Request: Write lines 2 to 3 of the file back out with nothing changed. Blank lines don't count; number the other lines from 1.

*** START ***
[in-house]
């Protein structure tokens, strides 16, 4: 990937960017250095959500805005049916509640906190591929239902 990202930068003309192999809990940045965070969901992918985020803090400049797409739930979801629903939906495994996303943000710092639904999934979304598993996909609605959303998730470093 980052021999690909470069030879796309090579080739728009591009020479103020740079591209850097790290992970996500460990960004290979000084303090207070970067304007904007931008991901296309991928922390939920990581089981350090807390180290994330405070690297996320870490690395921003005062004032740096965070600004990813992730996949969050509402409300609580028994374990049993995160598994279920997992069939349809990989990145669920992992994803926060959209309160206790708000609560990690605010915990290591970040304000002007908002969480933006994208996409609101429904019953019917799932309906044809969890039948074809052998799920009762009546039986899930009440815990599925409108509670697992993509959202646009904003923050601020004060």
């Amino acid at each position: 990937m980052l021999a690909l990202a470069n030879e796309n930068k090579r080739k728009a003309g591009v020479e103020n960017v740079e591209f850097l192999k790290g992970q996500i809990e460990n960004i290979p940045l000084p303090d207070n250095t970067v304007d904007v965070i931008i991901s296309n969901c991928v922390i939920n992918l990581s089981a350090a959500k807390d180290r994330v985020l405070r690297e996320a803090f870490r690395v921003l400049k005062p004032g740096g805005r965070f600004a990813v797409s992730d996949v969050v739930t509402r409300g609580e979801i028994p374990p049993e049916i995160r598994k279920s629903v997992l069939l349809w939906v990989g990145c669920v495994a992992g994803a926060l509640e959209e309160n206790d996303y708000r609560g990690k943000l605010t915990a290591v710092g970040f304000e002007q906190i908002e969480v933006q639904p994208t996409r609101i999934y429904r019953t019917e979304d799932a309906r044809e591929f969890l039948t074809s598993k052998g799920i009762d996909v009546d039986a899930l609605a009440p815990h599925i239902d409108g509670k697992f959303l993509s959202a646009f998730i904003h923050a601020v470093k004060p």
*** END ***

């Protein structure tokens, strides 16, 4: 990937960017250095959500805005049916509640906190591929239902 990202930068003309192999809990940045965070969901992918985020803090400049797409739930979801629903939906495994996303943000710092639904999934979304598993996909609605959303998730470093 980052021999690909470069030879796309090579080739728009591009020479103020740079591209850097790290992970996500460990960004290979000084303090207070970067304007904007931008991901296309991928922390939920990581089981350090807390180290994330405070690297996320870490690395921003005062004032740096965070600004990813992730996949969050509402409300609580028994374990049993995160598994279920997992069939349809990989990145669920992992994803926060959209309160206790708000609560990690605010915990290591970040304000002007908002969480933006994208996409609101429904019953019917799932309906044809969890039948074809052998799920009762009546039986899930009440815990599925409108509670697992993509959202646009904003923050601020004060």
């Amino acid at each position: 990937m980052l021999a690909l990202a470069n030879e796309n930068k090579r080739k728009a003309g591009v020479e103020n960017v740079e591209f850097l192999k790290g992970q996500i809990e460990n960004i290979p940045l000084p303090d207070n250095t970067v304007d904007v965070i931008i991901s296309n969901c991928v922390i939920n992918l990581s089981a350090a959500k807390d180290r994330v985020l405070r690297e996320a803090f870490r690395v921003l400049k005062p004032g740096g805005r965070f600004a990813v797409s992730d996949v969050v739930t509402r409300g609580e979801i028994p374990p049993e049916i995160r598994k279920s629903v997992l069939l349809w939906v990989g990145c669920v495994a992992g994803a926060l509640e959209e309160n206790d996303y708000r609560g990690k943000l605010t915990a290591v710092g970040f304000e002007q906190i908002e969480v933006q639904p994208t996409r609101i999934y429904r019953t019917e979304d799932a309906r044809e591929f969890l039948t074809s598993k052998g799920i009762d996909v009546d039986a899930l609605a009440p815990h599925i239902d409108g509670k697992f959303l993509s959202a646009f998730i904003h923050a601020v470093k004060p």